We studied the levels of free plasma noradrenaline (norepinephrine, NE), adrenaline (epinephrine, E), and dopamine (DA) in 143 normal subjects, either basally or, in a part of them, in response to tour tests stimulating the sympathoadrenomedullary activity: the tilt-table test (TTT), the cold-pressor test (CPT), the mental-arithmetic test (MAT), and the insulin tolerance test (ITT). In both cases we evaluated the influence of age, which is considered the main physiological variable affecting the peripheral sympathetic activity. A normal distribution of values was observed, in the basal study, only for NE, while E and particularly, DA levels were distributed in an non-homogeneous fashion; a direct correlation was observed between age of subjects and NE levels, while neither E, nor DA levels showed any correlation with the aging process; sex did not influence any of the catecholamines. In the dynamic study, CPT, ITT and, above all, TTT elicited a significant rise in NE levels, while the E release was greatly stimulated by the insulin-induced hypoglycaemia. Neither NE, nor E levels rose after the MAT stimulation. Also in this case, the elderly showed an increased noradrenergic responsiveness when compared with the young subjects, confirming the existence of an 'up-regulation' of the peripheral sympathetic tone in old people.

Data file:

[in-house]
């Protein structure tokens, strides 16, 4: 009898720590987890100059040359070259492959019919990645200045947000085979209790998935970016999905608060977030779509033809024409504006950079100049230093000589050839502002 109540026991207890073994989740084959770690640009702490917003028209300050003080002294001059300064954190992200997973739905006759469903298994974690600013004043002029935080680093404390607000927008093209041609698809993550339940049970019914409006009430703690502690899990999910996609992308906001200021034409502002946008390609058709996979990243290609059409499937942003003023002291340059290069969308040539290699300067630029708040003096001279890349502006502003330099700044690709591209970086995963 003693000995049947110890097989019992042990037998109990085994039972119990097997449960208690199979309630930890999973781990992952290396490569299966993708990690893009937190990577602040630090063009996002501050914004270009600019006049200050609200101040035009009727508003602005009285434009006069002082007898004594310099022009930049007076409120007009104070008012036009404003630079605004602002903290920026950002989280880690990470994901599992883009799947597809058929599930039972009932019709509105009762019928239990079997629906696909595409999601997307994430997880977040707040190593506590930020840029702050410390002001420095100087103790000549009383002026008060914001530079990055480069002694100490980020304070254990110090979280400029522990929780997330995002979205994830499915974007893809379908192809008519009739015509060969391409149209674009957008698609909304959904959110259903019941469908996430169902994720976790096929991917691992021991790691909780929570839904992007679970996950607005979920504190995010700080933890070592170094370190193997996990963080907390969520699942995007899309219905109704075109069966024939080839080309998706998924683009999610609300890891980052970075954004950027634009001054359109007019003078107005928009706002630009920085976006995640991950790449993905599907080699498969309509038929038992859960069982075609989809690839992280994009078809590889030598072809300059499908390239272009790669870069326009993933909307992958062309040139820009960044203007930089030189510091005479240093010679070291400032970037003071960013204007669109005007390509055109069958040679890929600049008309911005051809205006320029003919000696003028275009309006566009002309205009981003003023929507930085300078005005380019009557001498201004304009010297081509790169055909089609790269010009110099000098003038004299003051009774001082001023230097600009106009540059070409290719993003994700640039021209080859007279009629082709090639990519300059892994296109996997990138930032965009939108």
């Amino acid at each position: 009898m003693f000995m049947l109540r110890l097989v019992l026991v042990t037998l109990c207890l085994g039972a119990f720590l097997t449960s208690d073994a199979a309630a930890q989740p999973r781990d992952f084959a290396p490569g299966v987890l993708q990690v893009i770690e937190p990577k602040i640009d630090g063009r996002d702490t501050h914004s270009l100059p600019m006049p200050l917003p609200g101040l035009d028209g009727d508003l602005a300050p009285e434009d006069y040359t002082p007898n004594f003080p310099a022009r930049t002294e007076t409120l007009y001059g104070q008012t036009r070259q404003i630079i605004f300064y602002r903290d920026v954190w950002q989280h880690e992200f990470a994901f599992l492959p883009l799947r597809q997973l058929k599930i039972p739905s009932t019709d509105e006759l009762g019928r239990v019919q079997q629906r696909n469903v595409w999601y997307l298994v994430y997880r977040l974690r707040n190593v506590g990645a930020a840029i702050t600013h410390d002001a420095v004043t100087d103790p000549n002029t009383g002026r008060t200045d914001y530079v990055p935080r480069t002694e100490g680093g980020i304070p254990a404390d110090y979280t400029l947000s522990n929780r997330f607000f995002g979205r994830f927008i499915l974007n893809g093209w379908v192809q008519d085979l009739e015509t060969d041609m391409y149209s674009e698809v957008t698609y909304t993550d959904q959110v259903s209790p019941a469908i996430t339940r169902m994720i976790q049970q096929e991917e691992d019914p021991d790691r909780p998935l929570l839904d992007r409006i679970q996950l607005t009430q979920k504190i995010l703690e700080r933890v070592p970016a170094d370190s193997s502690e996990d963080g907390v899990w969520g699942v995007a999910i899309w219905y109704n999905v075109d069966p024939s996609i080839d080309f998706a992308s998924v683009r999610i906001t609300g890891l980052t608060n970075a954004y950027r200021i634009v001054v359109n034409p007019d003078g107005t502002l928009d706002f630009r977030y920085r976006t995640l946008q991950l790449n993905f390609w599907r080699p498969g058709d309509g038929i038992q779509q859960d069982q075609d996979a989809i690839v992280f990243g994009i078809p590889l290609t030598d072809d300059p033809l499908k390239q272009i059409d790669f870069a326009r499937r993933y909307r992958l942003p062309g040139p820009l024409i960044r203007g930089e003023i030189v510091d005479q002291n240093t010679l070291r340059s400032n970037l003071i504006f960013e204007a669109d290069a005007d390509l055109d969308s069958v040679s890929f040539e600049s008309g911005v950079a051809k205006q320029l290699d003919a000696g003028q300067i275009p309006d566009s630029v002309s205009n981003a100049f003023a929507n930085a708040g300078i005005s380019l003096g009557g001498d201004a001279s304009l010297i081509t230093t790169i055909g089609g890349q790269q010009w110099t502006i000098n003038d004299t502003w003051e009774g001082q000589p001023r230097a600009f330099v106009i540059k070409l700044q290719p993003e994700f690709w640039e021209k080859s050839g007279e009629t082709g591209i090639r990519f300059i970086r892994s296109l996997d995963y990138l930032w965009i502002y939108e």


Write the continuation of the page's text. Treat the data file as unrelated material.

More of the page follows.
|Number of pages||9|
|Journal||Scandinavian Journal of Clinical and Laboratory Investigation|
|Publication status||Published - 1992|
- Stress tests
ASJC Scopus subject areas
- Clinical Biochemistry